• and decision) [4], another component is added to represent the the features of the two fingerprints remain consistent transfer of the authentication decision to the application that Repeatability of the extracted features is important for the relies on the decision from the, biometric system. Such matching process in any type of biometric technology [7]. The applications could be identity management systems (IDMS) or features to be examined include: minutiae points and image access control systems for logical and or physical access to quality. One of the challenges associated with this research is resources. These systems can vary in complexity and size, to ensure the image is of sufficient quality. A wide variety of ranging from a local computer log-in all the way to a wide- factors can influence the quality of fingerprint samples. Non- scale distributed architecture seen in the cases of the U.S. uniform contact, inconsistent contact, or irreproducible contact Department of Transportation's Transportation Worker with the fingerprint sensor can result in images with a low Identification Credential (TWIC) [5] or the Personal Identity signal-to-noise ratio, which is not desirable for feature Verification (PIV) of Federal Employees and Contractors [6]. extraction and matching purposes [9]. Wear and tear of the The remaining points of vulnerability are communication skin and aging effects can semi-permanently alter ridge channels between these six modules. It is worth noting that not characteristics. These factors also affect acquisition of all 11 vulnerability points are unique to the biometric system. fingerprints by the fingerprint sensor. The importance of Many of the same points (e.g., storage and communication quality is widely acknowledged, but there is no standard channels) are vulnerable in other authentication systems and means of assessing quality. The current standardization effort similar methods can be used to limit those particular for assessing quality for biometric samples refers to three vulnerabilities. different connotations of quality: The most publicized vulnerability in biometric systems * Character resides at the data collection module in the form of spoofmg or * Fidelity presenting artificial representations of biometric samples (see * Utility module #1, Fig. 1). If an artificial or fake biometric sample is These three connotations of biometric sample quality can be accepted by the biometric system at this initial stage, the entire directly applied to fingerprint sample quality. Character is a biometric system is corrupted and the system is compromised. description of quality based on inherent features from the Attacks on biometric systems are not new, popular culture source of the fingerprint. Individuals who have scarred seeks to circumvent security systems and biometric systems fingerprints or dry or cracked skin on the fingertips will are not immune. Several online resources are available that provide samples with poor character. Fidelity is a description describe such attacks on the data collection module, and many of quality based on degree of similarity between the actual movies and television shows have highlighted attacks on such fingerprint and the fingerprint image acquired by the sensor. systems. One such attack at this data collection module was Inconsistent contact with the fmgerprint sensor can lead to outlined in the work of Matsumoto, Yamada, and Hoshino fingerprint samples with poor fidelity. Utility is a description (2002) using "Gummy Fingers" [1]. of quality based on observed or predicted contribution of the The biometric research community, as well as industry, has fingerprint sample to the overall performance of the focused its research on preventing such attacks by using the fingerprint recognition system. Utility of a fmgerprint sample concept of "liveness" detection techniques. Today, the newer is directly affected by the character and fidelity of the sensors are improving their resilience against a spoofing attack fingerprint sample, and should be the closely related to at this module. In the past, acetate spoofing attacks - where performance of the recognition system. an image of a fingerprint placed on acetate was accepted as a A substantial amount ofresearch has been conducted in area genuine live finger - was easy to reproduce. Now, such of quality assessment, all of which give varying levels of attacks are proving increasingly difficult to succeed, hence the importance to character, fidelity, and utility. Previous research more complicated approaches to attacks being waged on the in the field of fingerprint image quality assessment can be vulnerable sensor. Techniques for liveness detection within generalized into three categories: local features analysis, the fingerprint modality focus on moisture content, global features analysis, and quality analysis as a classification temperature, electrical conductivity, and challenge response. problem [10]. Features of the fingerprint image such as minutiae count, fidelity of minutiae, contrast ratio between III. FINGERPRnT IMAGE QUALITY ANALYSIS ridges and valleys, capture area of the figerprint, and The purpose of this research paper was not to prove the detennination of dominant direction are used by quality vulnerability of the biometric system, but to examine the algorithms in varying capacities to make quality repeatability of the features of the gelatin finger print as determinations. For the purpose of this research, fingerprints compared to the live genuine sample once the image has been from live fngers and gelatin fingers were examined by two acquired. The research question is whether an artificial print different image quality algorithms, one provided by Aware, captured on an optical sensor exhibits any of the same Inc. and the other provided as a part of NIST Fingerprint characteristics as a genuine fingerprint from the same Imaging Software (NFIS). individual captured on the same sensor, and whether any distinguishers might enable the artificial print to be excluded IV. METHODOLOGY later on in the process, if the initial data collection module This research involved two separate experiments. The first accepts it. The research also investigates whether, over time, 31 Authorized licensed use limited to: Purdue University. Downloaded on February 18,2010 at 15:00:20 EST from IEEE Xplore. Restrictions apply.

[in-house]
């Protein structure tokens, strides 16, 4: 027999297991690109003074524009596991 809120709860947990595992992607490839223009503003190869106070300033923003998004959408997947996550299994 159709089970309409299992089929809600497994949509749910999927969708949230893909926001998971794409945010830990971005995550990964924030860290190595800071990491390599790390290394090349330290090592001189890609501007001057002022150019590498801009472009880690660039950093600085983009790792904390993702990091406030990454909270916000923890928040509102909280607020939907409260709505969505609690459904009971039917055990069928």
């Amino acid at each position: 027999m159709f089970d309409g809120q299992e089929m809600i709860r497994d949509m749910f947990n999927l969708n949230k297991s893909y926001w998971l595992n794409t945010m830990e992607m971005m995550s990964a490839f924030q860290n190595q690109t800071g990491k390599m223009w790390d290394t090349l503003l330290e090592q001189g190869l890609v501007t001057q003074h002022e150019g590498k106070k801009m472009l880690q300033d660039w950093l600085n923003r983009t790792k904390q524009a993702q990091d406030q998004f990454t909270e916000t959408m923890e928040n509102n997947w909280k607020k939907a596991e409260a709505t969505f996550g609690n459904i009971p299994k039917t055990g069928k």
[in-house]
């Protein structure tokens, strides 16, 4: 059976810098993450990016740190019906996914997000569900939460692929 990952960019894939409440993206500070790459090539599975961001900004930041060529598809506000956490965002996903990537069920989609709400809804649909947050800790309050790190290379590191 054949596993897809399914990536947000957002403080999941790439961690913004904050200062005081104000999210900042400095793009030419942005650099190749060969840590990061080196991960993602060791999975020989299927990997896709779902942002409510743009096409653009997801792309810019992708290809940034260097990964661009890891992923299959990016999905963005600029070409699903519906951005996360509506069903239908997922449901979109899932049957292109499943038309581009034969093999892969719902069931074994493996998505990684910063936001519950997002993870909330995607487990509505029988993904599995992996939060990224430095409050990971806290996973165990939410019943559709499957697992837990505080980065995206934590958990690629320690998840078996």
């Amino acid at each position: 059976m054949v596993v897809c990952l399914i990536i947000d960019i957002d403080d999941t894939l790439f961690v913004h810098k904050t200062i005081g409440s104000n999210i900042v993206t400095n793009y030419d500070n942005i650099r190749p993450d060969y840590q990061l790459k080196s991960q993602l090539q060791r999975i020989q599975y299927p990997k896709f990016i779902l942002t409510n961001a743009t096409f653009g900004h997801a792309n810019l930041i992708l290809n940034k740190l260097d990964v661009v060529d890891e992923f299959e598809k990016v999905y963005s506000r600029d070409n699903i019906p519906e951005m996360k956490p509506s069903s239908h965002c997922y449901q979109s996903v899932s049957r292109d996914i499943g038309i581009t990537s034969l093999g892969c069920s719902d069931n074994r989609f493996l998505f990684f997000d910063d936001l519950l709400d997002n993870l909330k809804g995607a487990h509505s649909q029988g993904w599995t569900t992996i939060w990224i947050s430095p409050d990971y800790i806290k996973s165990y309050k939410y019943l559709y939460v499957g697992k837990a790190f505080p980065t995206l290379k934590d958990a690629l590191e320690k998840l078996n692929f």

• experiment was conducted in two stages. Stage 1 of the first verified by the software, then the mold would have been experiment involved creation of a set of images from an destroyed and the process started again. artificial gelatin fimger that was crafted from the same subject The artificial finger was returned to the refrigerator in a who provided the genuine fingerprint. The procedures to simple (airtight, but not vacuum-sealed) plastic storage accomplish this feat required adaptation of several different container for 48 hours at a temperature of 2TC. This procedure methodologies outlined in the literature for creating an allowed the gelatin finger to completely solidify to its artificial fingerprints, including the work done by Matsumoto, permanent state. Yamada, and Hoshino [1]. Prior to creating the mold, the After removing the gelatin finger from the refrigerator, tests following necessary ingredients and utensils were gathered: were conducted on it to estimate the optimal load required for plastic clay, hot water, and a pair of plastic tongs. To create acquiring images. In general terms, it is best to use the least the mold, a quantity of plastic clay sufficient to cover the weight possible to produce a scan in order to minimize the genuine finger was required. In order to make the plastic clay spreading and dissolution of the gelatin finger's valleys and malleable, it was placed briefly in boiling water. In order to be ridges. Testing of loads ranging from 20Og to 1,000g, as utilized, the plastic clay had to have a consistency such that it measured by a Tanita digital scale, was performed. enabled a mold to be created by placing the finger with only Approximately 200g was determined to be the lower limit to light pressure. When the plastic clay has attained a sufficient produce an image, with 550g being the upper limit before level of pliability, the clay was cooled. Once the clay had distortion and inability to match occurred. The next stage of cooled enough to be touched, the finger was placed into the the experiment involved acquisition of a series of images from the gelatin finger. All of the images were acquired from the clay to a depth sufficient to create the mold to be used to craft optical sensor using the gelatin fimger over a 15-minute time the gelatin finger. The genuine finger was kept in the plastic period. After 15 minutes of acquiring images, the gelatin clay until the clay had cooled enough to retain its shape and finger had degraded to the point at which it was no longer able the details of the genuine finger. After the finger was to be accepted by the optical sensor. In all, 163 images were removed, the mold was allowed to cure for an additional 10 produced over the 15-minute time period. A detailed minutes. The resulting mold for this study is shown in Fig. 2. description of the 160 images utilized in the study is provided in the results section. Stage 2 of the first experiment called for the collection of a series of live samples. One hundred sixty live samples were acquired from the same finger that was used to create the artificial gelatin finger. The live samples were collected over an 8-minute time period on a commercially available optical sensor. The authors chose to collect 160 live samples, as this was the same number of fingerprints collected from the gelatin finger. These 160 live images were all stored according to the time collected; they are used to provide a baseline quality assessment that will be compared against the samples Fig. 2 Plastic mold formed to create gelatin finger generated by the gelatin finger. After data collection, both sets of images (from the live The next step was to create a gelatin mixture capable of finger and the gelatin fimger) were processed through the NIST producing artificial fingerprints from the mold that would be Fingerprint Image Software (NFIS) package. The MINDTCT recognizable to the sensor. Two sheets of gelatin weighing function was used to count the number of minutiae present in 3.5g were soaked in cold water for five minutes. In order to each individual image. The NFIQ function was used to remove the excess water, the gelatin sheets were dried until evaluate image quality, which is determined on a rating scale the gelatin weighed 14-16g. Next, a bowl was immersed into of 1 to 5, with 1 being the best and 5 being the worst. The extremely hot water, and the gelatin was placed into the bowl results of M1NDTCT and NFIQ from both groups (the live to soften and melt the gelatin. Once the gelatin had melted, it fingerprints and the gelatin fingerprints) were then compared was poured into the clay mold. Immediately after placing the by the means of statistical t-tests (using an a level of 0.05) to gelatin in the mold, the mold was placed in a refrigerator to determine if any statistical difference existed across the cool for 10 minutes at a temperature of 1°C. Cooling groups. Aware, Inc. offers a commercially available image transforms the gelatin to a state that is resistant to changes in quality and minutiae count software; this software was used to shape when touched. Ambient room temperate, when this extract image quality scores and minutiae counts for experiment was conducted, was 220C. fingerprints from the live finger and gelatin finger groups. By After the gelatin finger had cured in the refrigerator for a utilizing two different software packages to analyze the period of approximately one hour, it was removed from the fingerprints, we sought to eliminate bias that might have been clay mold and placed on the sensor to determine whether it generated by utilizing only a single application. was actually able to produce images. Ten attempts to acquire The second experiment involved collecting fingerprint an image were made; in all 10 instances, an image was images from left index finger and the right thumb from 30 produced. The software verified the mold. If the mold was not different subjects. Each subject was asked to provide 20 32 Authorized licensed use limited to: Purdue University. Downloaded on February 18,2010 at 15:00:20 EST from IEEE Xplore. Restrictions apply.